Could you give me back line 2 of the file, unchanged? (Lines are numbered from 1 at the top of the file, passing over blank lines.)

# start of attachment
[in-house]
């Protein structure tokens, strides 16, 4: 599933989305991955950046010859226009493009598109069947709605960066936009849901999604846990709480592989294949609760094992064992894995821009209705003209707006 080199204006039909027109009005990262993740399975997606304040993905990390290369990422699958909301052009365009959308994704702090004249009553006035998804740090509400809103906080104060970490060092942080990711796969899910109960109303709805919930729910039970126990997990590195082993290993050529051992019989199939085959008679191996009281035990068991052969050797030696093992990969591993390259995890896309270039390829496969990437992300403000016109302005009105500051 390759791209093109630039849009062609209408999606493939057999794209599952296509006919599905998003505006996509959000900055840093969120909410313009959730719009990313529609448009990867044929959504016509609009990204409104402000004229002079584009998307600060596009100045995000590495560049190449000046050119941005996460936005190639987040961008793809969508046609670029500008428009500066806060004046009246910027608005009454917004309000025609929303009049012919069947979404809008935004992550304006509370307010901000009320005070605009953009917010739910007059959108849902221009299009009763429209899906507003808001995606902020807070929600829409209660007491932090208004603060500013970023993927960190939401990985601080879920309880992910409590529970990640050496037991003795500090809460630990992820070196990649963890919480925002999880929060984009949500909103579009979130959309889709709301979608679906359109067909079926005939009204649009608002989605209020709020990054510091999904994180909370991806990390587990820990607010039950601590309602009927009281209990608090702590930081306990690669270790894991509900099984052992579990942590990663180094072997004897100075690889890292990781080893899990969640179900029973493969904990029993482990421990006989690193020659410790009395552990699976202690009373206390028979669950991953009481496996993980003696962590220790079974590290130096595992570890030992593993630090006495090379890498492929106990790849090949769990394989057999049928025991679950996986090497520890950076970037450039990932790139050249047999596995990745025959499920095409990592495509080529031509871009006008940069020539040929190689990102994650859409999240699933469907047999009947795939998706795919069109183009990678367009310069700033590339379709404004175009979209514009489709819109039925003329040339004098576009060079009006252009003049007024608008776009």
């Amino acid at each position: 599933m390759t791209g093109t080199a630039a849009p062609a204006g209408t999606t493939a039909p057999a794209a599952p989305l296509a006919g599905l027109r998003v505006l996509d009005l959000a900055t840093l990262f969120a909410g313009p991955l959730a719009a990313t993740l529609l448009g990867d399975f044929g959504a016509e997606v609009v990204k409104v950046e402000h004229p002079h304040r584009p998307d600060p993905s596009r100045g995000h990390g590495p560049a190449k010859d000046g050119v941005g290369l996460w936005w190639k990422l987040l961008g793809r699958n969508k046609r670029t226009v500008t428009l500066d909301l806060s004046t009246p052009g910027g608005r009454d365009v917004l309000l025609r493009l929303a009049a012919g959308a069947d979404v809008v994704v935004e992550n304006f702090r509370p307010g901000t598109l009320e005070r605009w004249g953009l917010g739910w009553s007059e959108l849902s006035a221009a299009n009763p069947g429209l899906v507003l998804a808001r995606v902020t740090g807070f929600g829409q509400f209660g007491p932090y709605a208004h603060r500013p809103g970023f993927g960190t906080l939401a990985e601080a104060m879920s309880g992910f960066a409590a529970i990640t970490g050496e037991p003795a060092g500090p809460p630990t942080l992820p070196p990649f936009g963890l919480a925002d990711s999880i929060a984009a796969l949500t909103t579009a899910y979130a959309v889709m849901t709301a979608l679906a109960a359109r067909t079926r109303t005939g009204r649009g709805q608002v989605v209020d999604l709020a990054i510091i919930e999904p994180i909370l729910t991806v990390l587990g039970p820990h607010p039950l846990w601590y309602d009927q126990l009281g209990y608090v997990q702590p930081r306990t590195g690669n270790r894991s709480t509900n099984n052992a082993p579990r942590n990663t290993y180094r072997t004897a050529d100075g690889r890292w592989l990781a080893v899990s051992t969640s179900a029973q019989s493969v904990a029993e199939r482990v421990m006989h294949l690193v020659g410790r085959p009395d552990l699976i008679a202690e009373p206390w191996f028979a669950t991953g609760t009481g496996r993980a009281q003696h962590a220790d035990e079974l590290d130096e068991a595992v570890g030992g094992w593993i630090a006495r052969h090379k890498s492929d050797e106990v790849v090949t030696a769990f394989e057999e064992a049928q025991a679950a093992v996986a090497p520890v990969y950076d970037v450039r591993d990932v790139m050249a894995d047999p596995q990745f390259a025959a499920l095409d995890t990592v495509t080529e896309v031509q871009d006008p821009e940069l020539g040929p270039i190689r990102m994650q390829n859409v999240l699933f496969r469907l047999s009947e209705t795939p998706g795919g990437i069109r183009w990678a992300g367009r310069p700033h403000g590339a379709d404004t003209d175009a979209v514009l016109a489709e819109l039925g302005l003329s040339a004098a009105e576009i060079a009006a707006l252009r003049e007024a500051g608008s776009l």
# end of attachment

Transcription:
């Protein structure tokens, strides 16, 4: 599933989305991955950046010859226009493009598109069947709605960066936009849901999604846990709480592989294949609760094992064992894995821009209705003209707006 080199204006039909027109009005990262993740399975997606304040993905990390290369990422699958909301052009365009959308994704702090004249009553006035998804740090509400809103906080104060970490060092942080990711796969899910109960109303709805919930729910039970126990997990590195082993290993050529051992019989199939085959008679191996009281035990068991052969050797030696093992990969591993390259995890896309270039390829496969990437992300403000016109302005009105500051 390759791209093109630039849009062609209408999606493939057999794209599952296509006919599905998003505006996509959000900055840093969120909410313009959730719009990313529609448009990867044929959504016509609009990204409104402000004229002079584009998307600060596009100045995000590495560049190449000046050119941005996460936005190639987040961008793809969508046609670029500008428009500066806060004046009246910027608005009454917004309000025609929303009049012919069947979404809008935004992550304006509370307010901000009320005070605009953009917010739910007059959108849902221009299009009763429209899906507003808001995606902020807070929600829409209660007491932090208004603060500013970023993927960190939401990985601080879920309880992910409590529970990640050496037991003795500090809460630990992820070196990649963890919480925002999880929060984009949500909103579009979130959309889709709301979608679906359109067909079926005939009204649009608002989605209020709020990054510091999904994180909370991806990390587990820990607010039950601590309602009927009281209990608090702590930081306990690669270790894991509900099984052992579990942590990663180094072997004897100075690889890292990781080893899990969640179900029973493969904990029993482990421990006989690193020659410790009395552990699976202690009373206390028979669950991953009481496996993980003696962590220790079974590290130096595992570890030992593993630090006495090379890498492929106990790849090949769990394989057999049928025991679950996986090497520890950076970037450039990932790139050249047999596995990745025959499920095409990592495509080529031509871009006008940069020539040929190689990102994650859409999240699933469907047999009947795939998706795919069109183009990678367009310069700033590339379709404004175009979209514009489709819109039925003329040339004098576009060079009006252009003049007024608008776009």